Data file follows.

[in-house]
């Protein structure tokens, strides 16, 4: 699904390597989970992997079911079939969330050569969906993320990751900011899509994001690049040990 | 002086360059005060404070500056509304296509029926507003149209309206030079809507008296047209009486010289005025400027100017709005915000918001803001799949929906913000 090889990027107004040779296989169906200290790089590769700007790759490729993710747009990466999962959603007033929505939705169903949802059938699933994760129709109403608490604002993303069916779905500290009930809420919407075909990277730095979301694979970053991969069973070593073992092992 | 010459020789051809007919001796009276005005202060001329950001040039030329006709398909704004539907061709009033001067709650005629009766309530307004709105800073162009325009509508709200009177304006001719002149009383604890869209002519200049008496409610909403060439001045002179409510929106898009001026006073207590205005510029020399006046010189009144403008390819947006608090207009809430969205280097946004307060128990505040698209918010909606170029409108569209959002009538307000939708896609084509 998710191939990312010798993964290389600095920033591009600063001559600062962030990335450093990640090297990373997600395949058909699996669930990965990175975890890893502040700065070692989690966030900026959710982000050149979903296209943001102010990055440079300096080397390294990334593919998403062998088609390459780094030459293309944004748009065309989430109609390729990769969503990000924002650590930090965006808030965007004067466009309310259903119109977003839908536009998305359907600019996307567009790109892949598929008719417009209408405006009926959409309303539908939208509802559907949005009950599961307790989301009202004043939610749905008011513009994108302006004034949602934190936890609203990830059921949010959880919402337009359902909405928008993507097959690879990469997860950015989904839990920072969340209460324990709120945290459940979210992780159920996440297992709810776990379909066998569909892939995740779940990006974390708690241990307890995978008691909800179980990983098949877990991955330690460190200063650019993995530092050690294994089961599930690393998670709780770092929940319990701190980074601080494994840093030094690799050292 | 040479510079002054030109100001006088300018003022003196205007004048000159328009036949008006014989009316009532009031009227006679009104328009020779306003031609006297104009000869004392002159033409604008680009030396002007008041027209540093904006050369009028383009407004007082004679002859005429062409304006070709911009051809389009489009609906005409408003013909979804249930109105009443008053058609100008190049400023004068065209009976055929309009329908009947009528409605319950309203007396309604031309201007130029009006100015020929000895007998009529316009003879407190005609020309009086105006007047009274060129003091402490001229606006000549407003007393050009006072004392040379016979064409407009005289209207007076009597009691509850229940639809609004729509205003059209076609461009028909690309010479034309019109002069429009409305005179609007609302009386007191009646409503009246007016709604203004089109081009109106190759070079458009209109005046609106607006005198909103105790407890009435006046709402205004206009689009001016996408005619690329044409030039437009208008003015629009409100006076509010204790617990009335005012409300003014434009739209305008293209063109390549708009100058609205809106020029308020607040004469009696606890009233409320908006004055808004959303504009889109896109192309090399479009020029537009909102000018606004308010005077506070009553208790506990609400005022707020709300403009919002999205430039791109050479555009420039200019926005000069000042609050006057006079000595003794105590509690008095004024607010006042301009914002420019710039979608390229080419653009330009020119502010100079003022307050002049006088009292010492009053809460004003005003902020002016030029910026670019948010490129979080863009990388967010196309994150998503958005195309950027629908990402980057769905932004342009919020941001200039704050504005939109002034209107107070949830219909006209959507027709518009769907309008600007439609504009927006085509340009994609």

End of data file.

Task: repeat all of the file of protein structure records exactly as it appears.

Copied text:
[in-house]
């Protein structure tokens, strides 16, 4: 699904390597989970992997079911079939969330050569969906993320990751900011899509994001690049040990 | 002086360059005060404070500056509304296509029926507003149209309206030079809507008296047209009486010289005025400027100017709005915000918001803001799949929906913000 090889990027107004040779296989169906200290790089590769700007790759490729993710747009990466999962959603007033929505939705169903949802059938699933994760129709109403608490604002993303069916779905500290009930809420919407075909990277730095979301694979970053991969069973070593073992092992 | 010459020789051809007919001796009276005005202060001329950001040039030329006709398909704004539907061709009033001067709650005629009766309530307004709105800073162009325009509508709200009177304006001719002149009383604890869209002519200049008496409610909403060439001045002179409510929106898009001026006073207590205005510029020399006046010189009144403008390819947006608090207009809430969205280097946004307060128990505040698209918010909606170029409108569209959002009538307000939708896609084509 998710191939990312010798993964290389600095920033591009600063001559600062962030990335450093990640090297990373997600395949058909699996669930990965990175975890890893502040700065070692989690966030900026959710982000050149979903296209943001102010990055440079300096080397390294990334593919998403062998088609390459780094030459293309944004748009065309989430109609390729990769969503990000924002650590930090965006808030965007004067466009309310259903119109977003839908536009998305359907600019996307567009790109892949598929008719417009209408405006009926959409309303539908939208509802559907949005009950599961307790989301009202004043939610749905008011513009994108302006004034949602934190936890609203990830059921949010959880919402337009359902909405928008993507097959690879990469997860950015989904839990920072969340209460324990709120945290459940979210992780159920996440297992709810776990379909066998569909892939995740779940990006974390708690241990307890995978008691909800179980990983098949877990991955330690460190200063650019993995530092050690294994089961599930690393998670709780770092929940319990701190980074601080494994840093030094690799050292 | 040479510079002054030109100001006088300018003022003196205007004048000159328009036949008006014989009316009532009031009227006679009104328009020779306003031609006297104009000869004392002159033409604008680009030396002007008041027209540093904006050369009028383009407004007082004679002859005429062409304006070709911009051809389009489009609906005409408003013909979804249930109105009443008053058609100008190049400023004068065209009976055929309009329908009947009528409605319950309203007396309604031309201007130029009006100015020929000895007998009529316009003879407190005609020309009086105006007047009274060129003091402490001229606006000549407003007393050009006072004392040379016979064409407009005289209207007076009597009691509850229940639809609004729509205003059209076609461009028909690309010479034309019109002069429009409305005179609007609302009386007191009646409503009246007016709604203004089109081009109106190759070079458009209109005046609106607006005198909103105790407890009435006046709402205004206009689009001016996408005619690329044409030039437009208008003015629009409100006076509010204790617990009335005012409300003014434009739209305008293209063109390549708009100058609205809106020029308020607040004469009696606890009233409320908006004055808004959303504009889109896109192309090399479009020029537009909102000018606004308010005077506070009553208790506990609400005022707020709300403009919002999205430039791109050479555009420039200019926005000069000042609050006057006079000595003794105590509690008095004024607010006042301009914002420019710039979608390229080419653009330009020119502010100079003022307050002049006088009292010492009053809460004003005003902020002016030029910026670019948010490129979080863009990388967010196309994150998503958005195309950027629908990402980057769905932004342009919020941001200039704050504005939109002034209107107070949830219909006209959507027709518009769907309008600007439609504009927006085509340009994609």